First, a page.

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Energy Roundup: More Cash For Clunkers, Equal Speculation, Spanish Solar and More

Cash for clunkers motors on -- Senate Democrats came to an agreement for a $2 billion extension to the popular "cash for clunkers" program that has spurred American car sales late Wednesday, brokering a deal that includes some (but not all) changes suggested by Congress to increase the environmental impact. Voting will take place Thursday. [Source: USA Today]

"Unprecedented" fall in European energy demand -- Coal-burning British utility Drax has measured what it says is a record-breaking drop in demand of eight percent this year, six percent in the first six months of 2009 alone. Most of the disappearing demand has come from industry, with households only accounting for about two percent. [Source: The Guardian]

Speculative trading limits for equality, not volatility -- In the ongoing saga of potentially regulating speculative trading on oil and other energy, the Commodity Futures Trading Commission's head said he supported restrictions in order to keep a few powerful firms from taking over the market, not to prevent volatility, which is the stated aim of most politicians in curbing oil trading. [Source: New York Times]

Spain resumes role as solar leader -- Following embarrassing reports late last year that it had allowed companies to fraudulently manipulate its solar power feed-in tariff, Spain is trying to position itself as a leader in solar thermal power. The country has about 30 plants under construction, and could have up to 8,000 megawatts installed by 2020. [Source: Wall Street Journal]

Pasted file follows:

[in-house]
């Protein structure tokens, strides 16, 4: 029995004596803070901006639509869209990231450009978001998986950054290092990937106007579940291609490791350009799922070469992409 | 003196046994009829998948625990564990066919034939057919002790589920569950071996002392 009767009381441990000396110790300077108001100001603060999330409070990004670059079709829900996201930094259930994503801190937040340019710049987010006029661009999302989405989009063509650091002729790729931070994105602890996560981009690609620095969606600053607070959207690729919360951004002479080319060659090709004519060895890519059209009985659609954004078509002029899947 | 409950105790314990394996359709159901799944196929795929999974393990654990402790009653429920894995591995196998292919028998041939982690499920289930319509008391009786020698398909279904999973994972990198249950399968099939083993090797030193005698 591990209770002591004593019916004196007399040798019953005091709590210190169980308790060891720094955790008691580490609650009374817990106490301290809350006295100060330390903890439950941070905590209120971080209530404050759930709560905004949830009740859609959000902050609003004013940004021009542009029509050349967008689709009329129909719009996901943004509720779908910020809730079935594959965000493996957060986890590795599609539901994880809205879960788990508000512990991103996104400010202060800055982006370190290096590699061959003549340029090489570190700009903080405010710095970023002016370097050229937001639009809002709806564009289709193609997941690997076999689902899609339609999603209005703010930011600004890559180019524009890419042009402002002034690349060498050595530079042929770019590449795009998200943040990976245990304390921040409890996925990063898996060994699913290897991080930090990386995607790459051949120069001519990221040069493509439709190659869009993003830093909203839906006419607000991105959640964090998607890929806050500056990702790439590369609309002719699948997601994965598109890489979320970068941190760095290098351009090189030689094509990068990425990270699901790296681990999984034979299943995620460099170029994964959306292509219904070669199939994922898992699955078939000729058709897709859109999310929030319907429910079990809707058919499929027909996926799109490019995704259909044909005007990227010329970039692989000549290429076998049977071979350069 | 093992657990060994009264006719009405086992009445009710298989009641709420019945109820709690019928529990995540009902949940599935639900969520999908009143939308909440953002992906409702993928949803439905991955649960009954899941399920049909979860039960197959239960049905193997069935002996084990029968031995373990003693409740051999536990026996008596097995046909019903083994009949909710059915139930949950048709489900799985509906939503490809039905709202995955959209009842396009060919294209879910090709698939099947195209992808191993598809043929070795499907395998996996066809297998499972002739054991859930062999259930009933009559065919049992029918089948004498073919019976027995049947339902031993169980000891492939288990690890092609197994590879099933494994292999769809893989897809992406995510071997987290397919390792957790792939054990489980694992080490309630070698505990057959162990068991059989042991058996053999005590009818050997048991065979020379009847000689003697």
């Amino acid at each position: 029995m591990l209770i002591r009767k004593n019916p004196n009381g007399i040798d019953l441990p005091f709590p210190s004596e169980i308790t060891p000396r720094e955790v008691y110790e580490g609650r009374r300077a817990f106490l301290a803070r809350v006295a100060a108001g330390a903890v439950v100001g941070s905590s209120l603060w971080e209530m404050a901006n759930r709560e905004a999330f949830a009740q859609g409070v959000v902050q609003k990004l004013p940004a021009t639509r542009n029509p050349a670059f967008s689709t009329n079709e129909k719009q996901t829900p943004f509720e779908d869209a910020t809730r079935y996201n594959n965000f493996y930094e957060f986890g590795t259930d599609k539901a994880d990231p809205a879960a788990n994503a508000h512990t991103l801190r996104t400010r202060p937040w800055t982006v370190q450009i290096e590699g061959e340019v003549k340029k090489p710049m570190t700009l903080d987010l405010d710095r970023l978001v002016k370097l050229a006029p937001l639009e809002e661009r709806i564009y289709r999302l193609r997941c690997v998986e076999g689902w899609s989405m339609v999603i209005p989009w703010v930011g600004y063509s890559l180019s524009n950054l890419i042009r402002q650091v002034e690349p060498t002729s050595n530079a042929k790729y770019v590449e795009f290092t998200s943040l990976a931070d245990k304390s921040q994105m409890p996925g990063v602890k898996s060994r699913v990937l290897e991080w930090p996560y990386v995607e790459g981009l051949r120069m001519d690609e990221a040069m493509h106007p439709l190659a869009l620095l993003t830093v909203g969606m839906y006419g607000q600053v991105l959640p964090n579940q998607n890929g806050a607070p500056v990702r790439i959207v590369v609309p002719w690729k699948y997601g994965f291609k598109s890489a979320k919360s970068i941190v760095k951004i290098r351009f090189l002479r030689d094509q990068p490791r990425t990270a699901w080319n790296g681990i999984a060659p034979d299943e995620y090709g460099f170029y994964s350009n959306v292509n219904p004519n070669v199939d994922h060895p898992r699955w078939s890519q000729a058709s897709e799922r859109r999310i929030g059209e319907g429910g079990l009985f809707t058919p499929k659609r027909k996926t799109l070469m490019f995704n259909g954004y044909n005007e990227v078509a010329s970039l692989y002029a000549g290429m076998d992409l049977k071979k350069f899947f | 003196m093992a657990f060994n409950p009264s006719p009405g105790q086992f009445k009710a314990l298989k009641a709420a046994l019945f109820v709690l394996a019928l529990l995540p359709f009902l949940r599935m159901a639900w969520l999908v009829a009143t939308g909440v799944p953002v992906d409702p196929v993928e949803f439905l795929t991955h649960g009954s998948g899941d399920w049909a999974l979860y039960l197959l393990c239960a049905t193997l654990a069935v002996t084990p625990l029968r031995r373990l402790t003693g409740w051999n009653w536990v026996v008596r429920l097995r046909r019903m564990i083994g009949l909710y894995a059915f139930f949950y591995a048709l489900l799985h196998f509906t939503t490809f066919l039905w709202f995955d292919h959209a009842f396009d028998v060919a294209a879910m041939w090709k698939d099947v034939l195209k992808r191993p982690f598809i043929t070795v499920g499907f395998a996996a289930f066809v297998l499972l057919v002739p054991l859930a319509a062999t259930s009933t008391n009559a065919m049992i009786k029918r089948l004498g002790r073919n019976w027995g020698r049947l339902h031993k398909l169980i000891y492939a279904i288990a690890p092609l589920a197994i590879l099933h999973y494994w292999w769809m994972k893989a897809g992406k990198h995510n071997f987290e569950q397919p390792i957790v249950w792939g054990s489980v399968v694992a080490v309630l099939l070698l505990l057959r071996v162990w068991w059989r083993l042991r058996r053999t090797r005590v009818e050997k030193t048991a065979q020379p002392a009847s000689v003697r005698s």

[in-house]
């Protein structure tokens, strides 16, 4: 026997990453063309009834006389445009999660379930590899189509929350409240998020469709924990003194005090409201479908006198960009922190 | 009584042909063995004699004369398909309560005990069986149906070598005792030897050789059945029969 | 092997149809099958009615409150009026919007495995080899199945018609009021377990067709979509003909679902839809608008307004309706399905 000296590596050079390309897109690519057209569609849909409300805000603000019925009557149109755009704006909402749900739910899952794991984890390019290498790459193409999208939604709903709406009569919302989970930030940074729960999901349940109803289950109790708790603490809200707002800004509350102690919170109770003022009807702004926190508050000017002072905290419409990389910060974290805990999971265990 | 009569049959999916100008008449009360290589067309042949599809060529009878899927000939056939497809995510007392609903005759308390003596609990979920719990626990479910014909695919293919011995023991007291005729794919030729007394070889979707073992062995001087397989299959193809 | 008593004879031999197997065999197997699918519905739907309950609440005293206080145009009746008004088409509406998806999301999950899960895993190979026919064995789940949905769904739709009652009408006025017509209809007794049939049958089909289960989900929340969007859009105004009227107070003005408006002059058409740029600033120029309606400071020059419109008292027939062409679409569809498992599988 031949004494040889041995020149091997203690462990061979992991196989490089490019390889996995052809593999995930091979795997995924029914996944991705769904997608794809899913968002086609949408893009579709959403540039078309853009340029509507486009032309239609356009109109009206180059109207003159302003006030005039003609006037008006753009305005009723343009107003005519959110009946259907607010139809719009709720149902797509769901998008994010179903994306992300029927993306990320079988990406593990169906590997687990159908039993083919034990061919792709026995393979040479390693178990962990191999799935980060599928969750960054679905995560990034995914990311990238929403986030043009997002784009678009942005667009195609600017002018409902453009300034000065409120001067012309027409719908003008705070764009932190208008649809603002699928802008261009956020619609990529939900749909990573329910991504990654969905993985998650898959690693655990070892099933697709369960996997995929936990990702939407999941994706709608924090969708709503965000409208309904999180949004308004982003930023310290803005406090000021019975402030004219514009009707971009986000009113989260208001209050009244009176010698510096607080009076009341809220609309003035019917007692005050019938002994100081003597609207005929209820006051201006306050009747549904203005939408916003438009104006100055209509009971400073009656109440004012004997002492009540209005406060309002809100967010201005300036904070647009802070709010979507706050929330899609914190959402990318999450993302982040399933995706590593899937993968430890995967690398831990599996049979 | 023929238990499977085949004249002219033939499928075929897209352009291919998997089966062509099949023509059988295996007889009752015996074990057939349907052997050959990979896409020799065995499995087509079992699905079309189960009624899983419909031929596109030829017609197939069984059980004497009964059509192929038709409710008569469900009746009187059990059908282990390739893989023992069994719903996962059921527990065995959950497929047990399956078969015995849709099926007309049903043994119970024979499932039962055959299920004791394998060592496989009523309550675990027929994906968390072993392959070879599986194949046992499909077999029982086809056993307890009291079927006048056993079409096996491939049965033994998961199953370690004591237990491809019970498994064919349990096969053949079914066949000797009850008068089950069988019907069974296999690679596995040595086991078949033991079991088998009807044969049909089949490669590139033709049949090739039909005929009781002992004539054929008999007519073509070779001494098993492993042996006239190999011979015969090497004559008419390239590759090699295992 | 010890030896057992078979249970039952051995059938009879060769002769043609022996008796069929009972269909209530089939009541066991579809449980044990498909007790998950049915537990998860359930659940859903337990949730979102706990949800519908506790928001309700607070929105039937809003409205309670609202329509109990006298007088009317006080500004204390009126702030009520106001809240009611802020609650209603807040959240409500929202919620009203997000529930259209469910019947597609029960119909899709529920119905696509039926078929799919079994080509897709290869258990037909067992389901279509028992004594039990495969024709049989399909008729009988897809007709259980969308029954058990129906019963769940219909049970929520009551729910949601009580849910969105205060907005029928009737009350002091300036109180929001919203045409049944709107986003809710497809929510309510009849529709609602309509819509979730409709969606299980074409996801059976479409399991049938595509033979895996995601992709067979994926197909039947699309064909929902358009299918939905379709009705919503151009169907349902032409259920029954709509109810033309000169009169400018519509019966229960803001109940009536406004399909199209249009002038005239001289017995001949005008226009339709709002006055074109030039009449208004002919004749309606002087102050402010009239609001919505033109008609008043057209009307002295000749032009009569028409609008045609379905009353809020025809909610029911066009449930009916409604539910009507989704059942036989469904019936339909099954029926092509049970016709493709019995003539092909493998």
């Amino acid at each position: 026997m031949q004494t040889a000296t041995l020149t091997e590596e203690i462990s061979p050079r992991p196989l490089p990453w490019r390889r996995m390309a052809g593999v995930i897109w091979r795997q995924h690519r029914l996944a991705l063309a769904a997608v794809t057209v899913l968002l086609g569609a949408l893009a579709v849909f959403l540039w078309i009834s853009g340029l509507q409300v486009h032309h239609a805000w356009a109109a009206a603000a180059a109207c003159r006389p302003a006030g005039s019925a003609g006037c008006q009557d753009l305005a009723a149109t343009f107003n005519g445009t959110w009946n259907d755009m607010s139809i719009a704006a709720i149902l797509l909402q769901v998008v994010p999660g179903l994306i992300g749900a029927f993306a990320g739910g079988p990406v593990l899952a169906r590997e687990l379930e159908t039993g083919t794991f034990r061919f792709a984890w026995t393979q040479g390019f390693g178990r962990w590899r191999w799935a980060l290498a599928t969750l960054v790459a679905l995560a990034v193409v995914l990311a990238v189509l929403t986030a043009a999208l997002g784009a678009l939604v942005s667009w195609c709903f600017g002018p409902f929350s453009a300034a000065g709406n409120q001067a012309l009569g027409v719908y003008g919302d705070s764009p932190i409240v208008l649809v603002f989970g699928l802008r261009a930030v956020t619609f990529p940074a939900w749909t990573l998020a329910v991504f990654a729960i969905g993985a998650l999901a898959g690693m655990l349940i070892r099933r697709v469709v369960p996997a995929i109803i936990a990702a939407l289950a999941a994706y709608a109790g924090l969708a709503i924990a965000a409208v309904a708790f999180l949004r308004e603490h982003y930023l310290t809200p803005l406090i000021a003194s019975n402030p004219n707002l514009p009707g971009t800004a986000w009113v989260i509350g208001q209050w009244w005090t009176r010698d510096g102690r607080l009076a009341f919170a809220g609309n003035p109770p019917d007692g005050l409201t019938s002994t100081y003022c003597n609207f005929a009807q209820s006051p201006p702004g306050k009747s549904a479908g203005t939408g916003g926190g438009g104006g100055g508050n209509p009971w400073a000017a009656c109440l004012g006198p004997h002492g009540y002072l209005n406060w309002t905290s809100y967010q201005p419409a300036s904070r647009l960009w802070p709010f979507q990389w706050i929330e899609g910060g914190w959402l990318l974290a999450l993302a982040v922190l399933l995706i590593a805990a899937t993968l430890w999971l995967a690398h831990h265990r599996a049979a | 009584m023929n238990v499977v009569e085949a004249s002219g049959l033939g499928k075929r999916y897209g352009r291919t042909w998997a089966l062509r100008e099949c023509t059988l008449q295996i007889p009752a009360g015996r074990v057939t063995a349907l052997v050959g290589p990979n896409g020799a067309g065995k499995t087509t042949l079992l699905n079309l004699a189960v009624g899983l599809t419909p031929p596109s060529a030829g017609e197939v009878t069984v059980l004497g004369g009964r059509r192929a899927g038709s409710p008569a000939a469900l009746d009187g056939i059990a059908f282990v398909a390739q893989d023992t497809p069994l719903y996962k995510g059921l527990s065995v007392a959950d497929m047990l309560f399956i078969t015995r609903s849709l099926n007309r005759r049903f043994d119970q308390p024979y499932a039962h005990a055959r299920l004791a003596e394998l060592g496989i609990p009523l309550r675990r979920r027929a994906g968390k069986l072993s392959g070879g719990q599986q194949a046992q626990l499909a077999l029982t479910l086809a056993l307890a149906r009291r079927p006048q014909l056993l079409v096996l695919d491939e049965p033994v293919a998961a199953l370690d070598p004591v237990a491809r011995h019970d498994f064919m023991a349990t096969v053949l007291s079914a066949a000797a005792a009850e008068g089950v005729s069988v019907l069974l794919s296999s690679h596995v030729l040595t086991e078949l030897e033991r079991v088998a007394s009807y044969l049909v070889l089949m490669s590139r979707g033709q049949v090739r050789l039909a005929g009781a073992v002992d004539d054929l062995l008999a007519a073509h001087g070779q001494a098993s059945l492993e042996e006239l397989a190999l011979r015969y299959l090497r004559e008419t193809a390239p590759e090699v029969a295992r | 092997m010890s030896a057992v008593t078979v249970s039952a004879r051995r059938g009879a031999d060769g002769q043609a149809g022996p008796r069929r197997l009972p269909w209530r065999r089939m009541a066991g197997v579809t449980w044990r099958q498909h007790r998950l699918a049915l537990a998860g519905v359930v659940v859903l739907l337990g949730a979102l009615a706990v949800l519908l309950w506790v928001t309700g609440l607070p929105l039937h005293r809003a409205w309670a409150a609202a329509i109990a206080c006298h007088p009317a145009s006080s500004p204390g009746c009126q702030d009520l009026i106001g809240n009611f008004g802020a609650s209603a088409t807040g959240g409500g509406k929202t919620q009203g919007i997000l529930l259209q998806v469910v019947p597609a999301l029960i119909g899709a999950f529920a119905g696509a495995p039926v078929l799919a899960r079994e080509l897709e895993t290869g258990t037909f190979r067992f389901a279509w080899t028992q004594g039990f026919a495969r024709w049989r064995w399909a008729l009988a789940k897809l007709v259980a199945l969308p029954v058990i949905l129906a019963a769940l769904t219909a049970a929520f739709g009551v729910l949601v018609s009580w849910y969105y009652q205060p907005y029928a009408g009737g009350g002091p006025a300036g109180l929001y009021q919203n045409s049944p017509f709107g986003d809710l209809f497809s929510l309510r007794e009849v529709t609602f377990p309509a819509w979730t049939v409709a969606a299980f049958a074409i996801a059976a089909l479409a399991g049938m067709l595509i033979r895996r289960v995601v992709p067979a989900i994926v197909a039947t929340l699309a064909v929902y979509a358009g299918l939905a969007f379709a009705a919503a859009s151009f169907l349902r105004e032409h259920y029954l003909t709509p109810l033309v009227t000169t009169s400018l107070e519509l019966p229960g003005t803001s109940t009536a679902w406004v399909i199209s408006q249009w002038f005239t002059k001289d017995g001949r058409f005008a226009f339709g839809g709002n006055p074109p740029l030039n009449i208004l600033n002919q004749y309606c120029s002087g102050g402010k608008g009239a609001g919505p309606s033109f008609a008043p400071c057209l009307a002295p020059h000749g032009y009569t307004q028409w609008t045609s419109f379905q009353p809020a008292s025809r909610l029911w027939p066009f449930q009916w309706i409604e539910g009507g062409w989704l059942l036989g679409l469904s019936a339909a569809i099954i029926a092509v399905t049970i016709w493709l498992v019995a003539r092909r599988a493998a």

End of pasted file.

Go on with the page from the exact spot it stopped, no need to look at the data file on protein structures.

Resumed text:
More forged lobbyist letters from coal industry -- Six more forged letters to Congress in favor of the coal industry, making 12 total, have been turned up by the American Coalition for Clean Coal Energy, the group that hired lobbying firm Bonner and Associates to gin up "grassroots" support. The ACCCE has acted quickly to distance itself from Bonner, discounting the letters and saying it fired the firm. [Source: Washington Post]

Ocean trade won't decline with expensive oil -- Suggestions that transoceanic trade will diminish with higher energy prices are misplaced, energy blog Peak Oil Debunked points out: an average ship can get 1034.4 ton-miles per gallon of fuel, more than ten times that of a local-trade tractor trailor. An essential counterpoint to Why Your World Is About to Get a Whole Lot Smaller, a book just released by a former CIBC chief economist. [Source: Peak Oil Debunked]